Successful dengue control is reliant upon integrated and cross-disciplinary approaches, including collaboration across entomology and vector-control, epidemiology, case management, community engagement etc. A growing body of research has been looking at the benefits of social and ethnographic considerations, particularly to highlight the relationship between nature, society and health, and has been applying this in order to provide a better understanding of how communities in dengue-endemic areas are both affected by disease outbreaks and can be encouraged to prevent or curtail transmission.
Recent research in Brazil using an EcoHealth approach has been studying social and environmental dynamics and their impact on dengue infections in the capital of the State of Ceará, Fortaleza, where the study highlighted that a large part of the population (about 20%) is living in unsuitable housing with unsafe water and sanitation and a substantial waste and garbage problem, providing plenty of opportunities for disease-carrying mosquitoes to breed. In addition, this study from the Universidade Estadual do Ceará also confirmed that dengue infections were affecting women disproportionately. An important reason for which women's health was identified as more vulnerable to dengue infections was the fact that the dengue vector is an urban and domestic vector, with intra-household and peridomicile habits, and the observation that women were traditionally more likely to be responsible for homecare, including being in direct vicinity of breeding grounds.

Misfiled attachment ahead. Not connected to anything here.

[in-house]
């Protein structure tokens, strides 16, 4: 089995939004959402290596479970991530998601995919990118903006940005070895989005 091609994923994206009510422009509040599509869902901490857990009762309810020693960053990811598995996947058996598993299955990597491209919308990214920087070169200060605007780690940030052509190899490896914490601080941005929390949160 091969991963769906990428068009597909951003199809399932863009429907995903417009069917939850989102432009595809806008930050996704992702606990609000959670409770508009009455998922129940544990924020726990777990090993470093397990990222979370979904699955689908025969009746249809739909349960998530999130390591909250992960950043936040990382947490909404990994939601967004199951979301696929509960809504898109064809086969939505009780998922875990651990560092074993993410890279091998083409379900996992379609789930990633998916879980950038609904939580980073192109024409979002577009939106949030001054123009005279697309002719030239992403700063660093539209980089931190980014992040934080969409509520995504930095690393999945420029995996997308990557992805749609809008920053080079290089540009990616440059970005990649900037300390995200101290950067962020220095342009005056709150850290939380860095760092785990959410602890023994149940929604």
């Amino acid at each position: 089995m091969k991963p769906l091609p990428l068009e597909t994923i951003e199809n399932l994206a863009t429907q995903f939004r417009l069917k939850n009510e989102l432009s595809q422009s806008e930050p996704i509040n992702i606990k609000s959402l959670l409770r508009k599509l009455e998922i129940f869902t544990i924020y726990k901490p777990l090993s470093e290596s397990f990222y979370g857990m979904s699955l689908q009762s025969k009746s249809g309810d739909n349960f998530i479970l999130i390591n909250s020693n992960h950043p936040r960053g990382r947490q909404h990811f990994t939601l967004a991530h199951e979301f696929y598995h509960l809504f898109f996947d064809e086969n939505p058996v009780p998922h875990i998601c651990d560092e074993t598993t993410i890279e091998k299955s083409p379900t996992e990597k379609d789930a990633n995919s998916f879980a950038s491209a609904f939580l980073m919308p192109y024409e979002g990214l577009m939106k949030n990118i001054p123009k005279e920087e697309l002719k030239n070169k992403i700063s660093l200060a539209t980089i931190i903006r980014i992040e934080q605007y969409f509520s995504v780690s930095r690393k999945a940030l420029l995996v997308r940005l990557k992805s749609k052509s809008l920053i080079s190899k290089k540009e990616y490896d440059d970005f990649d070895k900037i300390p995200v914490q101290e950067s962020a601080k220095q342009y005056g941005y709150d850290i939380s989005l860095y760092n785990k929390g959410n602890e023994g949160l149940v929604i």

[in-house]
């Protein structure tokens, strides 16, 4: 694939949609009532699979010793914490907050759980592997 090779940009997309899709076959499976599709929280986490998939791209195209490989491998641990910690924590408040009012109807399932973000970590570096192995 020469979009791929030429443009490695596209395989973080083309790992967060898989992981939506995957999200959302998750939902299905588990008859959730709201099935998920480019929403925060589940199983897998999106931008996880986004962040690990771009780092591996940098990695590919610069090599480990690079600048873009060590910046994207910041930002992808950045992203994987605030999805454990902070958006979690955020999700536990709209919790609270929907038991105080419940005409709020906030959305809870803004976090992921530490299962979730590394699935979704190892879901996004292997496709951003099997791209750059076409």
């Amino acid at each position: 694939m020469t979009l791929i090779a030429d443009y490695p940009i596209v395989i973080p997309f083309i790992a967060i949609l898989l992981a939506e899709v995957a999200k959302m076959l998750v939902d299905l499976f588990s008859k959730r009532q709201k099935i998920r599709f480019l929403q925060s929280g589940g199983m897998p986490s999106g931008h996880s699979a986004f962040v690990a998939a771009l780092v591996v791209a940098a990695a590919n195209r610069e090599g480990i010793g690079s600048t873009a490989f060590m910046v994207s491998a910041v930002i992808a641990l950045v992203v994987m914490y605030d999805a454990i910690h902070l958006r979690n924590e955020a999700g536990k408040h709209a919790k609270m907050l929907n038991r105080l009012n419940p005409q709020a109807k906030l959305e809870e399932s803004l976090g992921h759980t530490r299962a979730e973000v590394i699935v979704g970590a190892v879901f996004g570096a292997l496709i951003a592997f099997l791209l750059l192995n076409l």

Poor neighborhood in the suburbs of Fortaleza, Brazil
According to this research, a focus on improving municipal and individual waste-disposal systems and habits, and targeting women as both high-risk for dengue infections as well as key participants for the destruction of breeding grounds should be prioritised as strategies for improving dengue control. Community engagement efforts should be aimed at women but women's efforts, however, could in turn be compromised by work and social obligations, as well as political and social inequality represented, for example, by unsuitable or inexistent waste disposal systems in the most deprived areas.
The bio-social approach underpinning such research is crucial in developing a sound understanding of disease dynamics and also in informing prevention strategies in-line with community habits and characteristics. Successful systemic approaches to the control of vector-borne diseases should seek to include insights from vector biology, behaviour and control, but also a broader context from ecology, the environment as well as political and economic factors where potential patients live.
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The social face of Aedes control: women take the floor in a suburban district of Fortaleza, Brazil